The diplomatic but firm response from Brussels came in the form of a letter from European Commission President Jean-Claude Juncker.
The president's two-page message (here in French) came a matter of days after the Swiss government called for a number of “clarifications” in relation to a draft deal designed to set the tone for future bilateral relations between Bern and Brussels.
The draft of the so-called “framework agreement” is key to ensuring Switzerland has access to the all-important European single market. But the Swiss government has struggled to sell the deal to stakeholders wary of EU encroachment on Swiss affairs.
????@EU_Commission President @JunckerEU replies to ?? Federal Council letter: “I want to see this as a positive message which would allow us to sign this fundamental Agreement together at the earliest possible moment.”
— Mina Andreeva (@Mina_Andreeva) June 11, 2019
In its letter of last week, the Swiss government outlined its three chief concerns with the draft deal. These include concerns about the deal’s possible impact on Switzerland’s tough wage protection measures as well as a question mark over the future of state subsidies and a lack of clarity over whether the Alpine country will eventually have to adopt the EU’s Citizen’s Rights Directive.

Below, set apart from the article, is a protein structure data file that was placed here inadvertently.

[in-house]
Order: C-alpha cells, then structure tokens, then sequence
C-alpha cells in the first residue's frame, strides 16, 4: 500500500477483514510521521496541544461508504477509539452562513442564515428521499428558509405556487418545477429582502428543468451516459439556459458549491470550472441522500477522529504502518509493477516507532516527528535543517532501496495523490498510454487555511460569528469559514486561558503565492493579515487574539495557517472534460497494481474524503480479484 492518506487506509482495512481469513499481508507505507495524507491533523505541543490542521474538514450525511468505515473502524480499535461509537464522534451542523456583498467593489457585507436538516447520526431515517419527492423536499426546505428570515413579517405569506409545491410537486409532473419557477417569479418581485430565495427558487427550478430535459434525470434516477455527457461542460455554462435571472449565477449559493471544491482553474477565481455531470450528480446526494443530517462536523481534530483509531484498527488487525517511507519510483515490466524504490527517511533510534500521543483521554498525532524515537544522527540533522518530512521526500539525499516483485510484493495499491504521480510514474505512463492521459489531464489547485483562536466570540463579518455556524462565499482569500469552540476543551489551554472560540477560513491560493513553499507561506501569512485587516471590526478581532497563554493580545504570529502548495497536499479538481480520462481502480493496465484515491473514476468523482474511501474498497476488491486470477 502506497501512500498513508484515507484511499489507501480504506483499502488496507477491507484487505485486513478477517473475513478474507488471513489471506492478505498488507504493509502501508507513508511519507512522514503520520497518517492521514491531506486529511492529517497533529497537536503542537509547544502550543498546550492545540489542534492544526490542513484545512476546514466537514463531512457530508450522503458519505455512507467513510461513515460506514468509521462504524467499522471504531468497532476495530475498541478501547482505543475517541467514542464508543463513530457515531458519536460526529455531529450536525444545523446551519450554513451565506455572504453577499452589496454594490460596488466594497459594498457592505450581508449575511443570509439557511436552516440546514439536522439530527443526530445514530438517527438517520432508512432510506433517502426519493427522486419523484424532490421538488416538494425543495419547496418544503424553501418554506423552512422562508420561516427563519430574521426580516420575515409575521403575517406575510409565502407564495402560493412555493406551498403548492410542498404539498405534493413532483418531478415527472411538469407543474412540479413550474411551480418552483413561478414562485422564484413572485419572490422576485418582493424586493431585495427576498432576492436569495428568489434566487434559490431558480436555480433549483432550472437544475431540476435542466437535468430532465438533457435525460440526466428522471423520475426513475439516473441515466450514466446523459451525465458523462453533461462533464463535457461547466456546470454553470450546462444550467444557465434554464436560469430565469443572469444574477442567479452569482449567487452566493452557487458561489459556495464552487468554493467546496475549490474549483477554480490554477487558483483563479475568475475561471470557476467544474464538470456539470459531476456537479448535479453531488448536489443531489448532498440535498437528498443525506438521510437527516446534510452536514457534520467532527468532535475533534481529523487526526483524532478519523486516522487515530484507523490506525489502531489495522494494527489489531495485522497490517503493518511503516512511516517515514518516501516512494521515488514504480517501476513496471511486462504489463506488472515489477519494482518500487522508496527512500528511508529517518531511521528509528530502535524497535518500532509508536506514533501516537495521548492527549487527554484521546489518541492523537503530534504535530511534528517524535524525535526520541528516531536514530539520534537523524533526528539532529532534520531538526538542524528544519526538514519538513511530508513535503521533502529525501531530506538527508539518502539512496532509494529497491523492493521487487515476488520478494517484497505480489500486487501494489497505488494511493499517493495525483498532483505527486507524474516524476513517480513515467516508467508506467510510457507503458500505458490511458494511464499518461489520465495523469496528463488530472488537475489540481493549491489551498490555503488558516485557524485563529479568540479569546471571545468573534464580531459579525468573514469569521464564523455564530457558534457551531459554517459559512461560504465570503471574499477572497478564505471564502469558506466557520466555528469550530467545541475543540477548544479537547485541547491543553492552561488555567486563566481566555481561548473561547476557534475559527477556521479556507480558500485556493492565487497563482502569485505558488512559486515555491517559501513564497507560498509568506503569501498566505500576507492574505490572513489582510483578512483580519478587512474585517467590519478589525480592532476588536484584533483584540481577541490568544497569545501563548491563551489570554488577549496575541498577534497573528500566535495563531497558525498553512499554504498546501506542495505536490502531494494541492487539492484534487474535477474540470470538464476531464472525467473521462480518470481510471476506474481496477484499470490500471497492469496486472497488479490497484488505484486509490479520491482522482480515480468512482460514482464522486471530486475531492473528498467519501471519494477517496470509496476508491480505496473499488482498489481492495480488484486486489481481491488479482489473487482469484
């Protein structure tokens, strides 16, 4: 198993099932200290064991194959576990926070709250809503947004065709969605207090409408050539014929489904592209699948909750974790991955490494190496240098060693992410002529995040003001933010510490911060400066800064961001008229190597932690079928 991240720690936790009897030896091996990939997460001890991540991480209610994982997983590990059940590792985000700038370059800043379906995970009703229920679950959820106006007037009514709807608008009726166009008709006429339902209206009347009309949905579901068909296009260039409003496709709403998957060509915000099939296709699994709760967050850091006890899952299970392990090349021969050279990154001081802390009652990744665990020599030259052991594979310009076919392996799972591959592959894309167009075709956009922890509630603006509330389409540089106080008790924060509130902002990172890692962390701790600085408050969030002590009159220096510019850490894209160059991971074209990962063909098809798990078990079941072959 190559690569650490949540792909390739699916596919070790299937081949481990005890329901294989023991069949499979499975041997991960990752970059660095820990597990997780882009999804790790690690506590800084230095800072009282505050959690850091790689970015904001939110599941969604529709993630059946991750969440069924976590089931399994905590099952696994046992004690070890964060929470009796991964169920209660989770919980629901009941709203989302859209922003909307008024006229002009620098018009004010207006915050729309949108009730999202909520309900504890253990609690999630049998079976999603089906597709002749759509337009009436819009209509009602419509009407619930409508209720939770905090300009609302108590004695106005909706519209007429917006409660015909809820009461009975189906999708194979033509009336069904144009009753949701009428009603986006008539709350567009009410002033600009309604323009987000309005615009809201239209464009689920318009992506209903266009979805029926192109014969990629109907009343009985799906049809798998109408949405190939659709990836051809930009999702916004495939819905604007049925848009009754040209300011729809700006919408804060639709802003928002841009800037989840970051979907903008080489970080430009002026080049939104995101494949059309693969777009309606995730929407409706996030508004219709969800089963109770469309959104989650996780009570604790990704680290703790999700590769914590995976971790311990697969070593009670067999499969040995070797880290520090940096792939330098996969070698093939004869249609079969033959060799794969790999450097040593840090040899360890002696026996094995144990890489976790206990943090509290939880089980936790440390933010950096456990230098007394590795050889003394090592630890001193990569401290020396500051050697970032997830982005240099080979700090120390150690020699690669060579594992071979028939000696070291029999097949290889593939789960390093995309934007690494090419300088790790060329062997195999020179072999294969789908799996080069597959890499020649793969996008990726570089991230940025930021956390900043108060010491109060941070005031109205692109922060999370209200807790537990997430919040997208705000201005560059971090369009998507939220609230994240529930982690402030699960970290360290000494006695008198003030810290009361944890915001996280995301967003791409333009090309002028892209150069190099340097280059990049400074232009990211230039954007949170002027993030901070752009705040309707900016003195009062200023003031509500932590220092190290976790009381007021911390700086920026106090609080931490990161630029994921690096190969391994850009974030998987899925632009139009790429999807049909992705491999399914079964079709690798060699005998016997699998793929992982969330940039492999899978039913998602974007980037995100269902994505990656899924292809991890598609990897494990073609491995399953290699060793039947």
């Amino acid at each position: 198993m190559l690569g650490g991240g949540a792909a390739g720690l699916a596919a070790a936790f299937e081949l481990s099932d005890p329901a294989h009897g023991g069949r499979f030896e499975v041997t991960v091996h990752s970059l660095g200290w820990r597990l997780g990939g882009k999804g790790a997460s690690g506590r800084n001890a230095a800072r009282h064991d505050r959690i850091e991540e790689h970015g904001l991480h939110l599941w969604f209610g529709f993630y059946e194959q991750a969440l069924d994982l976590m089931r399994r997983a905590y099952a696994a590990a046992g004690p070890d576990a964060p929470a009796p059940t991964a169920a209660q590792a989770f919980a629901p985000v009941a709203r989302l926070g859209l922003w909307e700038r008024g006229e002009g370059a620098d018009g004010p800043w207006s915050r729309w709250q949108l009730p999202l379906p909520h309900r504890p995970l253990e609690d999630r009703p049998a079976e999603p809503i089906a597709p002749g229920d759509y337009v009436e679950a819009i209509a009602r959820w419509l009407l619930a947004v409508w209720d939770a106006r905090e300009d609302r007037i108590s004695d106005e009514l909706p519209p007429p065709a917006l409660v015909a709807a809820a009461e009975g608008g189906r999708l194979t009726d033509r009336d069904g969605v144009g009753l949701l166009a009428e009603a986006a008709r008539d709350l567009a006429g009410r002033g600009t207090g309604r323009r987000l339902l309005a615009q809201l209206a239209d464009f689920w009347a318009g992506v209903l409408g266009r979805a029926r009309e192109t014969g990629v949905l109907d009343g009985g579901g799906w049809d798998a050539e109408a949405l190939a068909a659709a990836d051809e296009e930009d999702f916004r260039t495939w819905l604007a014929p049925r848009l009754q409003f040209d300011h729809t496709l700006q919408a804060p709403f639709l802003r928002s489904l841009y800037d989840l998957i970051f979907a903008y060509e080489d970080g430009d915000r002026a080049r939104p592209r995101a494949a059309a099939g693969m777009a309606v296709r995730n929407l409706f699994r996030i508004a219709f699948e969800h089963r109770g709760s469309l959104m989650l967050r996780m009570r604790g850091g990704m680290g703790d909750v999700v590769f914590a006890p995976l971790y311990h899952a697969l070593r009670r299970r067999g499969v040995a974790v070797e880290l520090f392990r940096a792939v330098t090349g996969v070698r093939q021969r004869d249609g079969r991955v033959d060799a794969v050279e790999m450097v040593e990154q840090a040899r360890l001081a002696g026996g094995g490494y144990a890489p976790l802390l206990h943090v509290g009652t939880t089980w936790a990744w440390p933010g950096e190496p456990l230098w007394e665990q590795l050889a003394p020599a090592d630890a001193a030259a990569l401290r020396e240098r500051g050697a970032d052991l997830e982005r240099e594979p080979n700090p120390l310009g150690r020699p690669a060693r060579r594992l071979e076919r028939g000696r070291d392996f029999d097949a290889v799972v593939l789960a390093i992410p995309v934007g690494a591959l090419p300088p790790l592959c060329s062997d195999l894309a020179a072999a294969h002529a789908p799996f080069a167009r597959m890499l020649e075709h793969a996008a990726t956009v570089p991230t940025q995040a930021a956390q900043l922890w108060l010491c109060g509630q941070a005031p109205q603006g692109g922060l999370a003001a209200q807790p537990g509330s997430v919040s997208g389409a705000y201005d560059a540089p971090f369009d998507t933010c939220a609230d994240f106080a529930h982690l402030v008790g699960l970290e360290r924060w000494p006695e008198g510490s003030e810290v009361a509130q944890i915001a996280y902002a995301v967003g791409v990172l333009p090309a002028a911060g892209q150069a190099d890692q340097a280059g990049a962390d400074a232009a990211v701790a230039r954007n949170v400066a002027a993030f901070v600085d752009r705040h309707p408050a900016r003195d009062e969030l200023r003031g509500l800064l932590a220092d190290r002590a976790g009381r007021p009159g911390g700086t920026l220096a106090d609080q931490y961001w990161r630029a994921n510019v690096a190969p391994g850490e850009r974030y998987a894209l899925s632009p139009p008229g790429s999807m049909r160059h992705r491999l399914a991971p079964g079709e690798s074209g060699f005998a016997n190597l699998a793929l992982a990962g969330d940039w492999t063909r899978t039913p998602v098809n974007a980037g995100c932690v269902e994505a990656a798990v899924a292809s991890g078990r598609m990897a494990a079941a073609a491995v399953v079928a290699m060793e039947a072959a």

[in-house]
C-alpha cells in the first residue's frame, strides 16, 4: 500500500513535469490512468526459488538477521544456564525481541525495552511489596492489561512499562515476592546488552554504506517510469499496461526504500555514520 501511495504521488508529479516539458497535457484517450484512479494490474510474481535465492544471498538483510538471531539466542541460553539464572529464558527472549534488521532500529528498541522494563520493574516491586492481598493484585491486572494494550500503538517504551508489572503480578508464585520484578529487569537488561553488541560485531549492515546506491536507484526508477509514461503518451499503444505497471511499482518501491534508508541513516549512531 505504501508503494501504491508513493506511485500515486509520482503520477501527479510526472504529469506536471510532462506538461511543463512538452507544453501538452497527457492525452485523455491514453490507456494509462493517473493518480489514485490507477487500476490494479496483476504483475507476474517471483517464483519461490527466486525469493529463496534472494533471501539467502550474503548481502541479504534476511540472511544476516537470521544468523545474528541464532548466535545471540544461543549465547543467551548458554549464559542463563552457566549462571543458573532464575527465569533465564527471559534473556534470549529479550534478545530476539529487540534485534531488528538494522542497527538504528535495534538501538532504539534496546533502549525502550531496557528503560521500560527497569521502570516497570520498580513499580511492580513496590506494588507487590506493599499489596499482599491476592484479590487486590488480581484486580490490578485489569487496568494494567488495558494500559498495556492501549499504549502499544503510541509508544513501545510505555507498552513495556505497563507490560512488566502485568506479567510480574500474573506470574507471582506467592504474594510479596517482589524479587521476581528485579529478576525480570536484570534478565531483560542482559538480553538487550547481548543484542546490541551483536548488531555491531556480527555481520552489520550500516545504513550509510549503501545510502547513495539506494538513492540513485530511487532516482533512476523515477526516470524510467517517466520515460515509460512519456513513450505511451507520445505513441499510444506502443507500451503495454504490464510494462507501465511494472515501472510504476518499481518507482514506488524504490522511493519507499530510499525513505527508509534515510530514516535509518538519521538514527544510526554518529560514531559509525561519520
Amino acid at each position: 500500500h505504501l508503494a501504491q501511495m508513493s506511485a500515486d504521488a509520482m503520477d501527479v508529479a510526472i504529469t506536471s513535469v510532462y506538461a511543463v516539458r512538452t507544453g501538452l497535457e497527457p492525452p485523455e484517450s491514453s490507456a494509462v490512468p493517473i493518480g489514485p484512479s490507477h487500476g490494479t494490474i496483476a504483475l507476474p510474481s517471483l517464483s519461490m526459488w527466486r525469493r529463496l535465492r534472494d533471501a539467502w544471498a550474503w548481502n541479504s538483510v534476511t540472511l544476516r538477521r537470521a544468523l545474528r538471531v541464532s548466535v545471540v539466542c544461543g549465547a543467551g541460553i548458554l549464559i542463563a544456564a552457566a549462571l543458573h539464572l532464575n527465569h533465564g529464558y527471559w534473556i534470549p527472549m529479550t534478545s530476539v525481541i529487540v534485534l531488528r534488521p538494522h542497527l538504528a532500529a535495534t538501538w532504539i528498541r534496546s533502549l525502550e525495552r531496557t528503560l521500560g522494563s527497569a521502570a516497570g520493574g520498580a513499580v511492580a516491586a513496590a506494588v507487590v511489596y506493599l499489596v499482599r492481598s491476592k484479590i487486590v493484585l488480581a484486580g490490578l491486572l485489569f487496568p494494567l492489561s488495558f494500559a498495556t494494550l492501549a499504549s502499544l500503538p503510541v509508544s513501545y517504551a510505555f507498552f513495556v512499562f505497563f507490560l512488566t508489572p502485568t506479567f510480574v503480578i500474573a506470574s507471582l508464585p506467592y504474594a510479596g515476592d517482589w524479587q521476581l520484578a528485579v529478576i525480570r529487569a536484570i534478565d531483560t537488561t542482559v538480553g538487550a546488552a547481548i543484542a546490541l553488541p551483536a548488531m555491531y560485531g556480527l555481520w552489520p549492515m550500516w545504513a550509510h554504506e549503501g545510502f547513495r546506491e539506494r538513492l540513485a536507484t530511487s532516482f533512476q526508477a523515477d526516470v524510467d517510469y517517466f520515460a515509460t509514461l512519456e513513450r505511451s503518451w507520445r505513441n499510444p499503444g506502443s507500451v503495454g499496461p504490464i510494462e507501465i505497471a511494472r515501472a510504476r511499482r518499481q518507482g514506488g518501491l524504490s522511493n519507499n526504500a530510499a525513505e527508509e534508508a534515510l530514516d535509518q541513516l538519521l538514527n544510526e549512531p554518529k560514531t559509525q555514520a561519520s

In response, Juncker said he was “ready to dispel any doubts” about the framework agreement and was “open to any additional discussions” with Switzerland.
A June 18th deadline
But he said these had to result in “an agreement in coming days in form of one or several joint declarations on the clarifications concerned”.
An EU team would be on hand from “today on” to help deliver the necessary clarifications, Juncker wrote.
But the EU Commission president stressed that the current deal “will not be renegotiated” and that any clarifications would need to be made in respect to the “letter and spirit” of the current draft deal.
He stressed it was up to both Switzerland and the EU “to proceed quickly” and sign off on the necessary clarifications so that EU commissioners could evaluate the general state of Swiss–EU relations during a key meeting on June 18th.
In a final note of warning, Juncker said it was impossible to predict what the fate of the framework agreement would be if the deal was not signed before his mandate ends in October.
No mention of stock market equivalence
The letter from the outgoing EU president did not mention the issue of so-called stock market equivalence.
An impatient EU has repeatedly attempted to put pressure on Switzerland to sign on to a framework agreement by threatening to remove its stock market equivalence – a move which would see EU-based trading platforms unable to buy and sell Swiss stocks.
That equivalence was granted temporarily for 12 months at the end of 2017 and then again for another six months.
The current deadline for an extension to that equivalence is June 30th but the EU will need to act before that if another extension is forthcoming.